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If the observable universe were the entire universe, would the mass make it expand?

  1. Feb 28, 2008 #1
    Kind of a newbie question that may have an easy answer, but if the observable universe IS the entire universe, and assuming 96% dark matter (which is the current estimate, no?), would the resultant mass (I saw 3 x 10 to the 55th power g/cm3 somewhere) make the universe continue to expand, or eventually collapse?

    Many thanks,

  2. jcsd
  3. Feb 29, 2008 #2


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    the equation that governs the rate of expansion depends on the average density

    regardless of the overall size, so if the size were only that of the observable chunk, then other things being equal it would keep on expanding.

    be careful with terminology, you say "dark matter is 96 percent" but it isn't

    common estimates are dark energy 73 percent
    dark matter 23 percent
    ordinary matter and radiation 4 percent.

    dark energy is very different from dark matter----totally, you would not believe how different! ask about it if you want. they should not be mixed up.

    A good way to keep track of the estimated average density is to convert everything to energy terms (E = mc^2, you can always convert grams to joules)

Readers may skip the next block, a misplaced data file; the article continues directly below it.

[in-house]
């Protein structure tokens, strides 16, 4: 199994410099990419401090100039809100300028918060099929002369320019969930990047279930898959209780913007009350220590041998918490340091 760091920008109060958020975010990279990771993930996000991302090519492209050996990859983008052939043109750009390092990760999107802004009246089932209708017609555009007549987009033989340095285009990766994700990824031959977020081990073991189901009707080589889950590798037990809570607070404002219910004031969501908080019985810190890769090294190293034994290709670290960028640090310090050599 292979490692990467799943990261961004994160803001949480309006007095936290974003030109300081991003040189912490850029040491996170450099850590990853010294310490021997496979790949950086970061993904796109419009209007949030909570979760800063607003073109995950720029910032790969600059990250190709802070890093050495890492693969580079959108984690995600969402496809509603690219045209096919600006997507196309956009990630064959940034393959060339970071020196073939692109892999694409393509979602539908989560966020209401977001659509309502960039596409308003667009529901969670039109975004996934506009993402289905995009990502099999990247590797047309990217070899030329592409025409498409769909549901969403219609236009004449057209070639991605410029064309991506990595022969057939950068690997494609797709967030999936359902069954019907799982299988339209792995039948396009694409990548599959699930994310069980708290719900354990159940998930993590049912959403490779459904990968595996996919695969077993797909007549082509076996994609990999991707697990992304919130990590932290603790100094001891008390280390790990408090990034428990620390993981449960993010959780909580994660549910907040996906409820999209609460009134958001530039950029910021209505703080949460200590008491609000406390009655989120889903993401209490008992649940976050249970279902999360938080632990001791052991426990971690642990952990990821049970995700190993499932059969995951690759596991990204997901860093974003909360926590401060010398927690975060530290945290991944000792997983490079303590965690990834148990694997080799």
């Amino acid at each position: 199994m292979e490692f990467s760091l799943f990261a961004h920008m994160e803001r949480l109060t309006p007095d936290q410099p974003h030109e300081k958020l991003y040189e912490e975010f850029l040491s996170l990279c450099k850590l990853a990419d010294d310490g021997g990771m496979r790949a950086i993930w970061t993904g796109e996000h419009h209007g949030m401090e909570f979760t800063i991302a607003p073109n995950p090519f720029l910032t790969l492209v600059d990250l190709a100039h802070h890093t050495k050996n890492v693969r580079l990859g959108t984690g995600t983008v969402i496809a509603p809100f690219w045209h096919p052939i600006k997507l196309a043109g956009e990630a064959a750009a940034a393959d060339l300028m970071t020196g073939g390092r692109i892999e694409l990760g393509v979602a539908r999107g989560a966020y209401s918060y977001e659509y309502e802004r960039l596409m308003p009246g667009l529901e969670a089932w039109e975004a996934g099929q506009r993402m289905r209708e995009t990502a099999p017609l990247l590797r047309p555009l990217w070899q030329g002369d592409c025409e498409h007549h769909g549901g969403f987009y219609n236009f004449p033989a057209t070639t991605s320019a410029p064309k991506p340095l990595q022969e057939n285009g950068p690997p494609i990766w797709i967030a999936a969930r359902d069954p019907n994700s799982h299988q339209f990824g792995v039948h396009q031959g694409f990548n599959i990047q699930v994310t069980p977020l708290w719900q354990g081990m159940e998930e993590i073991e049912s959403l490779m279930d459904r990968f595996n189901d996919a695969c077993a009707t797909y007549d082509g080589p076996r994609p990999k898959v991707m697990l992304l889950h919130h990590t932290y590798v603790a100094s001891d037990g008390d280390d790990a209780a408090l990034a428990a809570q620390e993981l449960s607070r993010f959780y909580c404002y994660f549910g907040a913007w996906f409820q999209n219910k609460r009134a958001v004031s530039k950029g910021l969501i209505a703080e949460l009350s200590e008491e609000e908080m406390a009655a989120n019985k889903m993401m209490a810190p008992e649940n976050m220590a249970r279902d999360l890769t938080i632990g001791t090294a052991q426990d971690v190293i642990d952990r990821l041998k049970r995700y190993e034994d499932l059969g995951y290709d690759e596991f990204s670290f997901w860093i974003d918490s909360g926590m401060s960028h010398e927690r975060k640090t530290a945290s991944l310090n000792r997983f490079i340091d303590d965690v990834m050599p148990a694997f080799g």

and then the density (including dark energy and dark matter) is around
    0.85 joules per cubic kilometer.

    your figure for the density does not make sense-----it is 3 x 1055 times the density of water. the density of water is one g/cm3
  4. Mar 1, 2008 #3


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    Observational evidence overwhelming supports the existence of a huge amount of exotic, dark [invisible] matter in the universe. Google on gravitational lensing / dark matter for examples.
  5. Mar 18, 2008 #4
    dark matter is not supposed by all or necessary

    Not everybody believes in dark matter as a concrete object.

    If we suppose that the universe is expanding at twice the speed of light it would have 8 times the expected volume which is approimately the ratio for actual to dark matter.

    The conflict between Sandage and de Vacoleurs gives two values for the hubble constant with one double the other. If our universe is within an outerverse that is itself expanding this could account for why there appears to be a need for dark matter when in fact there does not appear to be any.

    M-Theorists propose the existence of such an outerverse.

    I propose an expanding outerverse as a solution to the dark matter conundrum

    Ed Joyce
  6. Mar 18, 2008 #5


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    Welcome to PF!

    We observe the rate of expansion from which to infer the amount of dark matter (along with other parameters). We also have a wealth of other data, so this simple proposal cannot resolve the dark matter problem. If the Universe was expanding at twice the rate we thought we would simply observe it do be doing so, and hence would never have though it was expanding at a lower rate in the first place.